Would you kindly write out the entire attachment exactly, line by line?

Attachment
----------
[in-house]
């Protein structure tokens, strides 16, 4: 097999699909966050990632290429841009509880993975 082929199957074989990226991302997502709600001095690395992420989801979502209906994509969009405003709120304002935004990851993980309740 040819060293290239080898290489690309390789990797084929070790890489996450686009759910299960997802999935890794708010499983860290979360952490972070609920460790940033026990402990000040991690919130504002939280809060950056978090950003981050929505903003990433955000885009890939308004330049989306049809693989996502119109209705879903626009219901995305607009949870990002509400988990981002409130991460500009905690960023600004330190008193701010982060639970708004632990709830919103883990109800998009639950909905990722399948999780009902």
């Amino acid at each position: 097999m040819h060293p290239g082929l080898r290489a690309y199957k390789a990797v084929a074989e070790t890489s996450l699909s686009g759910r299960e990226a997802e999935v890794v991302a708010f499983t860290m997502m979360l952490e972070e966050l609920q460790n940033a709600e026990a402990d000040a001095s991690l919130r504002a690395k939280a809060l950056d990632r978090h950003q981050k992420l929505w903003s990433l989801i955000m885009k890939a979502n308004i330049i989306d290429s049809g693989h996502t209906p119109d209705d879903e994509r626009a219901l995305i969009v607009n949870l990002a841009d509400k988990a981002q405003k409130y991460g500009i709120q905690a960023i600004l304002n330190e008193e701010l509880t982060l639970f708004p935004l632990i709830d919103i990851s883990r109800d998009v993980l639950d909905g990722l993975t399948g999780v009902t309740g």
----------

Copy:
[in-house]
């Protein structure tokens, strides 16, 4: 097999699909966050990632290429841009509880993975 082929199957074989990226991302997502709600001095690395992420989801979502209906994509969009405003709120304002935004990851993980309740 040819060293290239080898290489690309390789990797084929070790890489996450686009759910299960997802999935890794708010499983860290979360952490972070609920460790940033026990402990000040991690919130504002939280809060950056978090950003981050929505903003990433955000885009890939308004330049989306049809693989996502119109209705879903626009219901995305607009949870990002509400988990981002409130991460500009905690960023600004330190008193701010982060639970708004632990709830919103883990109800998009639950909905990722399948999780009902």
């Amino acid at each position: 097999m040819h060293p290239g082929l080898r290489a690309y199957k390789a990797v084929a074989e070790t890489s996450l699909s686009g759910r299960e990226a997802e999935v890794v991302a708010f499983t860290m997502m979360l952490e972070e966050l609920q460790n940033a709600e026990a402990d000040a001095s991690l919130r504002a690395k939280a809060l950056d990632r978090h950003q981050k992420l929505w903003s990433l989801i955000m885009k890939a979502n308004i330049i989306d290429s049809g693989h996502t209906p119109d209705d879903e994509r626009a219901l995305i969009v607009n949870l990002a841009d509400k988990a981002q405003k409130y991460g500009i709120q905690a960023i600004l304002n330190e008193e701010l509880t982060l639970f708004p935004l632990i709830d919103i990851s883990r109800d998009v993980l639950d909905g990722l993975t399948g999780v009902t309740g």